gripenaesaselex11.jpgMode Flexibility

With the beam agility it is possible to interleave different modes. This capability further increases the situation awareness for the pilot. For example, the pilot can use Air-to-Ground modes in parallel to Air-to-Air search and track.

Low Probability of Intercept

The AESA radar has qualities that makes the aircraft more difficult to detect by an enemy and thereby increases the aircrafts survivability. These qualities include lower radar cross section, ability to operate with reduced output power levels and side-lobe levels, and the agile beam used for random search and track patter

Increased Detection Range

Flexible beam and waveform control makes it possible to optimize modes for long and short range target acquisition. The AESA system is also able to be cued by other onboard sensors, eg Infra-Red Search and Track (IRST) or by data from off-board resources such as Erieye. This will increase the pilot’s situation awareness and make it possible to take action earlier.

Improved Electronic Counter- Counter Measures

Future adaptive beam forming facilitate improved target detection in presence of several jammer signals. Situation awareness can then be maintained even in a dense RF-environment. This is important for survivability.

Increased Operational Availability

The modular design of the antenna, including the large numbers of transmit/receive modules, ensures graceful degradation. This means that the antenna will maintain excellent performance even with a percentage of failures. This ensures high availability which is an essential pre-requisite for high intensity operations.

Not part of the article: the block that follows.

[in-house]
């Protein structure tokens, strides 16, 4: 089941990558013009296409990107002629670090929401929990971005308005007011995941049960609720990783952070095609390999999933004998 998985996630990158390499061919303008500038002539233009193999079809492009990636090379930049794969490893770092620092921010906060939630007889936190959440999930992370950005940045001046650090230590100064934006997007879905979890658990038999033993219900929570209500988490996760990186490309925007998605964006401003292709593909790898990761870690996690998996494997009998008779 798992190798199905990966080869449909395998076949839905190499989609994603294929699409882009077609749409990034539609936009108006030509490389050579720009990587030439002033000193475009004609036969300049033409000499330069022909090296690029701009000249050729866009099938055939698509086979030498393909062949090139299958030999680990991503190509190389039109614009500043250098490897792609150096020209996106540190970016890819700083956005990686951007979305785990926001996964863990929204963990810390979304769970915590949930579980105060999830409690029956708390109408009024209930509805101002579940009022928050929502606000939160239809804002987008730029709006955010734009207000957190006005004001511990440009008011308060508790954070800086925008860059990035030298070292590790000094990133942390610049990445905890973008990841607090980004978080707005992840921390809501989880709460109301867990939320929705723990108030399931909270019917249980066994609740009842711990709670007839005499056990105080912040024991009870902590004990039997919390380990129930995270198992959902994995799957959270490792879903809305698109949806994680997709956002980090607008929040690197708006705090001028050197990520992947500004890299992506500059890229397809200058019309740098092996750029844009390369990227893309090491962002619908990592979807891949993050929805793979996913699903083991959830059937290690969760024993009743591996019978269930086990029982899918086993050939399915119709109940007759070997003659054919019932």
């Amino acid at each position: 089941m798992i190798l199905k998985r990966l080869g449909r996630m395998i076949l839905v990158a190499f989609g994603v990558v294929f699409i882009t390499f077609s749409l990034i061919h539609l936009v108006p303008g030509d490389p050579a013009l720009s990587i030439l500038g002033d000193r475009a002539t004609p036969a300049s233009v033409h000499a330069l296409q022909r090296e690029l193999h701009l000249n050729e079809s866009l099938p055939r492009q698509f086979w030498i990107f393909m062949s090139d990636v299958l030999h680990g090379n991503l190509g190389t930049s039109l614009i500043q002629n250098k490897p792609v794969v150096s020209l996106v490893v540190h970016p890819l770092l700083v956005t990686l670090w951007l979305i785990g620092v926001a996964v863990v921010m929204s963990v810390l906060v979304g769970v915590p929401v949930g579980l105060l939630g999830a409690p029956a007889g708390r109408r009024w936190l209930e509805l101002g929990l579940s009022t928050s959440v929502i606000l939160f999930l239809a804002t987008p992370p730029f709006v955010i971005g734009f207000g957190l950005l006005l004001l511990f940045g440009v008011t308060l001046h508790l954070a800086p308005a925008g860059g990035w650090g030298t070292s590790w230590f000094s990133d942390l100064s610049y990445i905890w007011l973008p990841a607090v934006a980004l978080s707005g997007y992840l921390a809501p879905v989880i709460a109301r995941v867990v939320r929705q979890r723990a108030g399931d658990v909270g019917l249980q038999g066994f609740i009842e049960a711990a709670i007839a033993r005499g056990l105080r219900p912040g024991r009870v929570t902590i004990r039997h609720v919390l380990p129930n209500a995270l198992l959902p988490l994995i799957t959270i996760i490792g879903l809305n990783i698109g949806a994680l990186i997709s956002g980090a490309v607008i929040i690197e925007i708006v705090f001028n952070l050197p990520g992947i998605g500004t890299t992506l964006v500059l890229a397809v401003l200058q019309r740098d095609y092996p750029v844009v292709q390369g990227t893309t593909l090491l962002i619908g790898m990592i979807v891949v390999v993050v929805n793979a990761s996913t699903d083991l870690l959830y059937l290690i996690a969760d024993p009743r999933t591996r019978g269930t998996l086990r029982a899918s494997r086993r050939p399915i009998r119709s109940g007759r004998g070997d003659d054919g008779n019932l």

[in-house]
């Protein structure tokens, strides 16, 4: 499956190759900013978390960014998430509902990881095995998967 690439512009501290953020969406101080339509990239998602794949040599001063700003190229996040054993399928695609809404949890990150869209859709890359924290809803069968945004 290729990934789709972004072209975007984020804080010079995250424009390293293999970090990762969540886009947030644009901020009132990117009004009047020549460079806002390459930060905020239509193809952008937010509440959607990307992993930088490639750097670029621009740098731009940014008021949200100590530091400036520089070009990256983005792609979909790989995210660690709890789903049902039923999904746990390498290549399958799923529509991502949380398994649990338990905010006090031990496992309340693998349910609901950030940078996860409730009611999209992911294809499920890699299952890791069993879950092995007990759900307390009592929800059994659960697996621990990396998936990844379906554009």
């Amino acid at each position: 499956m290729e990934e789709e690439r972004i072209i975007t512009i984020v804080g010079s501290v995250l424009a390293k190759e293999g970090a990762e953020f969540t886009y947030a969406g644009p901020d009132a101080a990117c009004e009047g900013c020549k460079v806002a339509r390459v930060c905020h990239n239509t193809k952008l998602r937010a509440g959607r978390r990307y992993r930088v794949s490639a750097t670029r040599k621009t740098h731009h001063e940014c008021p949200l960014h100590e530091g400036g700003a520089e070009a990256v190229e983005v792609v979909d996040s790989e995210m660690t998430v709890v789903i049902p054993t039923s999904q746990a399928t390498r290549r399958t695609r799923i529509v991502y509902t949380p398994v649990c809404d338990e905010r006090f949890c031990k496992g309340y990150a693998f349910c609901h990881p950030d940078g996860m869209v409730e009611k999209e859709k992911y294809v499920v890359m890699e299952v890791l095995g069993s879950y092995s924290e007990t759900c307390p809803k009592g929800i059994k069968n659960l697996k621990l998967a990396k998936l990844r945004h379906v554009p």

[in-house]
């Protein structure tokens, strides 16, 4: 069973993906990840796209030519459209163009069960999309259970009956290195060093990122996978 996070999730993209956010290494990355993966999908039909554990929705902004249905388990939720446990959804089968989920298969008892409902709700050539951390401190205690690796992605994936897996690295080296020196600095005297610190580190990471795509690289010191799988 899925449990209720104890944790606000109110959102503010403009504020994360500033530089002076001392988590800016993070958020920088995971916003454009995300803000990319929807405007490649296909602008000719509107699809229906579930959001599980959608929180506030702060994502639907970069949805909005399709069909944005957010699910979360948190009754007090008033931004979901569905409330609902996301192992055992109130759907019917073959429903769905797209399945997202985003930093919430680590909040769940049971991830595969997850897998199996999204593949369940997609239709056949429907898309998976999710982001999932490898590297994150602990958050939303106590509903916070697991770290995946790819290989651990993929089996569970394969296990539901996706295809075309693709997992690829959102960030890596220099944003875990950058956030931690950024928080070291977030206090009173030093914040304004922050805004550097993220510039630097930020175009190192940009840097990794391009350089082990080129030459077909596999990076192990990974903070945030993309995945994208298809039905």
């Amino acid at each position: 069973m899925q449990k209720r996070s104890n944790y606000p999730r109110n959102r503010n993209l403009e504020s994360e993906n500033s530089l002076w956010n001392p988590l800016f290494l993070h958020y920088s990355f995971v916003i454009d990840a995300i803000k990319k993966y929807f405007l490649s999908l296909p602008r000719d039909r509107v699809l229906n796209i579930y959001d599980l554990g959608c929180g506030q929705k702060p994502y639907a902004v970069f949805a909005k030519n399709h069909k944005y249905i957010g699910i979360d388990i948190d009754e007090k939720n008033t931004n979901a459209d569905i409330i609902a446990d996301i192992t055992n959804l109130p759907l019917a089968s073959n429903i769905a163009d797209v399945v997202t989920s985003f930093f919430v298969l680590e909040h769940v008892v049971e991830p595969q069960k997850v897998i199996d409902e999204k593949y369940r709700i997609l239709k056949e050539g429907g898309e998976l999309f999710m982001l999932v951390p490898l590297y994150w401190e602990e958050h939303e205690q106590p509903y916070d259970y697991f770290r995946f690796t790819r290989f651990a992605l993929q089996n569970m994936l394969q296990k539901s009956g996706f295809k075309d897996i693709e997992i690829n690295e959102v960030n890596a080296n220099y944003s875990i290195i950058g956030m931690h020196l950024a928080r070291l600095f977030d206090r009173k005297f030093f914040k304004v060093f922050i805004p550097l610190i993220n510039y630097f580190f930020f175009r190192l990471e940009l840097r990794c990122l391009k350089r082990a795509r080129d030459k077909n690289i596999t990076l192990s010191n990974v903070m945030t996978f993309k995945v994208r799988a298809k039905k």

The Gripen NG radar will include the innovative swashplate feature which significantly increases the radar performance at high angles off aircraft boresight. This will improve situational awareness through a wider coverage area and gives better quality SAR images at wider angles. In BVR combat the wide field of regard also enables tactics to be optimised.

Since the AESA antenna is built up from a large number of active transmit/receive modules, the failure of some of these modules has no noticeable effect on the system’s overall performance and reliability. Consequently, a radar with an AESA requires less maintenance than a conventional mechanically scanned radar system. This significantly increases the aircraft availability and reduces in-service costs.

The Gripen NG AESA radar consists of four line replaceable items (LRIs):

• The AESA, mounted on a repositioner

• Power supply unit for the AESA

• Exciter / Receiver for handling of the

radio frequency (RF) radar signal

• Processor for executing the radar control software

Further reading: